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Just when you think Ciara’s philanthropy, and concern for humanity couldn’t get any better, the “Level Up” singer strikes again, offering herself for the benefit of others. This go around, her focus is getting Black women screened for HPV and cervical cancer. 

Ciara has teamed up with the Black Women’s Health Imperative (BWHI) and Project Health Equality for the #CervingConfidence campaign to bring awareness to the threat of cervical cancer, the risk the disease poses for Black women and the importance of early detection. The initiative was rolled out June 22, with CiCi and the BWHI organization dropping a promotional video on Instagram. The video features the “Goodies” songstress encouraging Black women to “Boss Up” and be confident in staying on top of our health as we do with everything else in our lives. She’s got a point.


In an interview with theGrio, Ciara expressed that she wants to use her platform to spread the word about the initiative.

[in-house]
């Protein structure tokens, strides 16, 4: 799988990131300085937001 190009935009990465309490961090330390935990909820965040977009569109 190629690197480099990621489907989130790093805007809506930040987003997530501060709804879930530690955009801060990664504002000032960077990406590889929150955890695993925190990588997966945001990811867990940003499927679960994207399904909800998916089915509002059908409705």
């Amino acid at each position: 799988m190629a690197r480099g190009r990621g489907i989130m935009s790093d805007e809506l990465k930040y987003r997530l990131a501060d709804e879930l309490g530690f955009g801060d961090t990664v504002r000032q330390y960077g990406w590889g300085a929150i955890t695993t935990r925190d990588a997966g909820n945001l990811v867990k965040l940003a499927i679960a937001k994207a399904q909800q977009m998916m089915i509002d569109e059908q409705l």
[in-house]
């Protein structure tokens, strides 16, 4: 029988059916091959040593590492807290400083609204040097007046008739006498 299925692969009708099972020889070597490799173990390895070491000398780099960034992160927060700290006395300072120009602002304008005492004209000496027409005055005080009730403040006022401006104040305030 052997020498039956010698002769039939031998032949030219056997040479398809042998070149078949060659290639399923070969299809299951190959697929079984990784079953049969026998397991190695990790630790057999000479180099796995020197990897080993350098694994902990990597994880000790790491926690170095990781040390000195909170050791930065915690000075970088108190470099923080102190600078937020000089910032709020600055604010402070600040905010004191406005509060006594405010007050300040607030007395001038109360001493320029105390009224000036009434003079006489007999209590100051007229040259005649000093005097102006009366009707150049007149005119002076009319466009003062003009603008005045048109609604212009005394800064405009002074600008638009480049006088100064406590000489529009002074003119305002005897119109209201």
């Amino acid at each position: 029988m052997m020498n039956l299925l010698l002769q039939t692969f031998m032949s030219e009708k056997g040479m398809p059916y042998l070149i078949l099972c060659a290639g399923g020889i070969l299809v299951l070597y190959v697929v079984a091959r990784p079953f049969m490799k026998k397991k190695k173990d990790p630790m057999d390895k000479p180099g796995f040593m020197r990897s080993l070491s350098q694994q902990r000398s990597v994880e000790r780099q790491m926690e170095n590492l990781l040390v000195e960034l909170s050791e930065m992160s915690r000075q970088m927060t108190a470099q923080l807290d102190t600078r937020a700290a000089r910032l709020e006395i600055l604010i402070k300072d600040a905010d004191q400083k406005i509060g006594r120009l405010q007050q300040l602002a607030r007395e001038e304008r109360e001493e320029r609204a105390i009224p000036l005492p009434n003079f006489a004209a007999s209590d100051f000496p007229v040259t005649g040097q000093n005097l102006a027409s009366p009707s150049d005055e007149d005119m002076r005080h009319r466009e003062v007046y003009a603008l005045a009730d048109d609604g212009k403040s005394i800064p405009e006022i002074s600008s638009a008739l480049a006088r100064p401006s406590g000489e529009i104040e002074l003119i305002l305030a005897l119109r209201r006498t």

“Someone that I knew had cervical cancer and basically overcame it,” Ciara said. “It’s just also educating myself on the disparities, especially in the Black community, which this campaign is really about.”

On its website, the Black Women’s Health Imperative along with Project Health Equality express excitement about collaborating with Grammy award-winning artist to make the case for women’s wellness and drive home the point that cervical screenings are very much a form of self care. 

“Self-care is more than a manicure, getting our hair done, or a new outfit – it’s taking care of our health inside and out.” 

According to the Center for Disease Control and Prevention (CDC), HPV-related cervical cancer is diagnosed in Black and Latina women more than women of other races or ethnicities. The CDC cites a lack of access to screening and follow-up care. In 2018, Jackson Health System reported that 40 percent of roughly 2000 Black women diagnosed with cervical cancer yearly, succumb to the preventable disease. Thus, proving the #CervingConfidence campaign is much needed in Black and brown communities. 


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